9

And You Thought Latin Was a Dead Language

mani pedi

I saw this cartoon on The New Yorker website today and had to laugh because I knew my high school Latin teacher, Mrs. Maruxa Cargill, would have appreciated it.  Our Latin II class was very small, maybe 10 students.  I adored Mrs. Cargill, a petite, classy intellectual originally from Argentina, who taught Spanish as well as Latin.  To bring the language alive for her students, every year she organized a Latin Banquet where we all dressed in togas, competed in games, and ate a lot of pizza.  Often in her classroom I was chosen to read aloud from “Winnie the Pooh” in English while she followed with the Latin version from her book “Winnie ille Pu.”  Fun times.

So it wasn’t too much of a reach (for me anyway) to connect this continuance of the famous phrase “veni, vidi, vici” (I came, I saw, I conquered) to another one—“rock, paper, scissors.”  And, of course, we come to the episode of “The Big Bang Theory” where Sheldon adds to it in the form of—“rock, paper, scissors, lizard, Spock.”

And here it is:

4

It’s Baaack!

I hadn’t seen a commercial for the “male enhancer” Extenze on TV for a long time (sorry about that.) Then, the other night it raised its ugly head once again.  (My apologies for another innuendo.)  Here’s a cartoon I drew a few years ago when Extenze was in its hey-day, before we were forced to watch couples sitting in separate bathtubs (Cialis) and wonder just what the hell that was supposed to mean.  Enjoying the “after glow?”  Or taking a sitz bath to relieve the itching?  I’ll never understand corporate America.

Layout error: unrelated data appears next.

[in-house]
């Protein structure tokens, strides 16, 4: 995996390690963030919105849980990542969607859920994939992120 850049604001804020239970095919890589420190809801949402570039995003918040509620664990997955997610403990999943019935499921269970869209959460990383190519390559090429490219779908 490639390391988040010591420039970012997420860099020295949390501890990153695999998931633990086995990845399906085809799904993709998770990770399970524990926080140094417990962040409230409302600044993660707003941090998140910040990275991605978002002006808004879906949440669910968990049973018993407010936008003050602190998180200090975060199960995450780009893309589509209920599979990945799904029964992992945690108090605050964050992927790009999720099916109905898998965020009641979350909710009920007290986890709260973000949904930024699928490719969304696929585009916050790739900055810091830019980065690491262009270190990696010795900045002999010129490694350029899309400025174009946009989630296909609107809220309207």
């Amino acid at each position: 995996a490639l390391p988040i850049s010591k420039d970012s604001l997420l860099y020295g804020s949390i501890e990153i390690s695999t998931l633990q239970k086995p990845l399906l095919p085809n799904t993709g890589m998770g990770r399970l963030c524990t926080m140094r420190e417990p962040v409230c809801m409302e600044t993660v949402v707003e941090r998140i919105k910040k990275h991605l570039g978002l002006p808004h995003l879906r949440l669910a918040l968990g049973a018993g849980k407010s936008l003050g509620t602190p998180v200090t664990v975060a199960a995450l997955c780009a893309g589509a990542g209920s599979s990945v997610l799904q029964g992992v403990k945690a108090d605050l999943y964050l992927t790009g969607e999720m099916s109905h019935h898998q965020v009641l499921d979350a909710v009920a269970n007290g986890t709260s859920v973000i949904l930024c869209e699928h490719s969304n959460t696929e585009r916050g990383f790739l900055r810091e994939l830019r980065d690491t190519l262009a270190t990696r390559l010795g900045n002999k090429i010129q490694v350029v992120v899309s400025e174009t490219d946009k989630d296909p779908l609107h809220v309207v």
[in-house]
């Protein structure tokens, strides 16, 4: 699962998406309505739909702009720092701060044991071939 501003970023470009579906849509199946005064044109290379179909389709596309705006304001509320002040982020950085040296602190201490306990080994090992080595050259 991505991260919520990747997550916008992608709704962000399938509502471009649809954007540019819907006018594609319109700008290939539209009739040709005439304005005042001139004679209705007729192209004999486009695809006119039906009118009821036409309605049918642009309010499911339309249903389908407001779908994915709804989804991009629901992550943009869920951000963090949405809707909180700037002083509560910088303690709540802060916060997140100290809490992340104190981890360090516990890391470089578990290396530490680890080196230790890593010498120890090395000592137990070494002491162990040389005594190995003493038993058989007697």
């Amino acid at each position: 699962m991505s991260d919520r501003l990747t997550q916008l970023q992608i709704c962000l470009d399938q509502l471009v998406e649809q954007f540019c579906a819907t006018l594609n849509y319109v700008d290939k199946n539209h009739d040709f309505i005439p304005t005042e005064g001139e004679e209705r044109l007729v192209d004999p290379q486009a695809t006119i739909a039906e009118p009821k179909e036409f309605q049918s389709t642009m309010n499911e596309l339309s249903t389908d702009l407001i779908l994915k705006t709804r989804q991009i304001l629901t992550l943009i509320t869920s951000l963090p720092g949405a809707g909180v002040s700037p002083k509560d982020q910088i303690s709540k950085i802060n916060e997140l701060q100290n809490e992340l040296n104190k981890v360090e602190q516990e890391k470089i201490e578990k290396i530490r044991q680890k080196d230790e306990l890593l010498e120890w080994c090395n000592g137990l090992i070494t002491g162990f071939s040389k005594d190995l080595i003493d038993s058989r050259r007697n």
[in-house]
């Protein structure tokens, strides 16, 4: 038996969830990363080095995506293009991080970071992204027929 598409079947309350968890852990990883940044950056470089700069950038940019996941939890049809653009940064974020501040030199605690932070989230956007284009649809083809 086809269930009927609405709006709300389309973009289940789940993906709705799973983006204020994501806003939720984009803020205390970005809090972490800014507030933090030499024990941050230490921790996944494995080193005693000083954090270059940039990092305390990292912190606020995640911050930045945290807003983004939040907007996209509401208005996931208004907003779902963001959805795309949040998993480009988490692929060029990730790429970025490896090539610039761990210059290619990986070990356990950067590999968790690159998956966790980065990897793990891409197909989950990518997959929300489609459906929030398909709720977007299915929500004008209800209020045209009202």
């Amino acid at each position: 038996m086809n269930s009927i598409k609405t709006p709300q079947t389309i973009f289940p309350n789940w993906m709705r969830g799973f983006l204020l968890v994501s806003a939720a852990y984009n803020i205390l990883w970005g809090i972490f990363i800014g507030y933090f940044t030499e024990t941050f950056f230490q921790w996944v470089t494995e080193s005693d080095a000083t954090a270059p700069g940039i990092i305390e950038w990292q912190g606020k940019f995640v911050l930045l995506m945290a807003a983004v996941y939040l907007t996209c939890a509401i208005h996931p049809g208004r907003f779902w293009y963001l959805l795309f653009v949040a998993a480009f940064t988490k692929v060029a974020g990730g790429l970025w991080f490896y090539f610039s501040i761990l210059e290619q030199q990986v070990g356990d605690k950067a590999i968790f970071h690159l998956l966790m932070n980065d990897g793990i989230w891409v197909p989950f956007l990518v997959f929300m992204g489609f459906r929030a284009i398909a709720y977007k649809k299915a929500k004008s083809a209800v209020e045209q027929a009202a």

extenze

5

Hair

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This is a photo I tinkered with in the Paper Artist app on my Galaxy smartphone.  It’s the Morning Glory growing on our fence in the backyard.  I love how the vine looks like hair cascading around the metal sun face mounted to the wood.

So, of course, I’ve had the lyrics to the 60’s show “Hair” floating through my brain.  I actually saw the West Coast production at the Aquarius Theater in Los Angeles, probably some time around 1967-68.  Groovy, man.  And they did come out into the audience, as in this video.  But we weren’t as “Tony” as this crowd.  🙂

 

6

Silhouettes 101~or~Go With the Flow

In my last post I opened my big mouth and said I would show what my cutting process entailed.  Up front, I want to say that very often the scissor artist (well, me for sure) has to deal with mistakes.  Things get lopped off or over-cut and that’s just part of the challenge.  So when I chose this silhouette of a boy and girl riding a kiddie jalopy, I’d hoped this one would come out in what passes as “perfect” for me.

It didn’t, but I’m using it anyway.

By way of disclaimer, this silhouette is one of the group of 1920’s kids that I used to do exclusively in pastels.  Cutting this one in black belatedly showed an error in its design, which I “fixed” after it was finished by gluing a very thin piece of black paper to cover the back of the offending area.  It just didn’t “read” right for me, but now it does.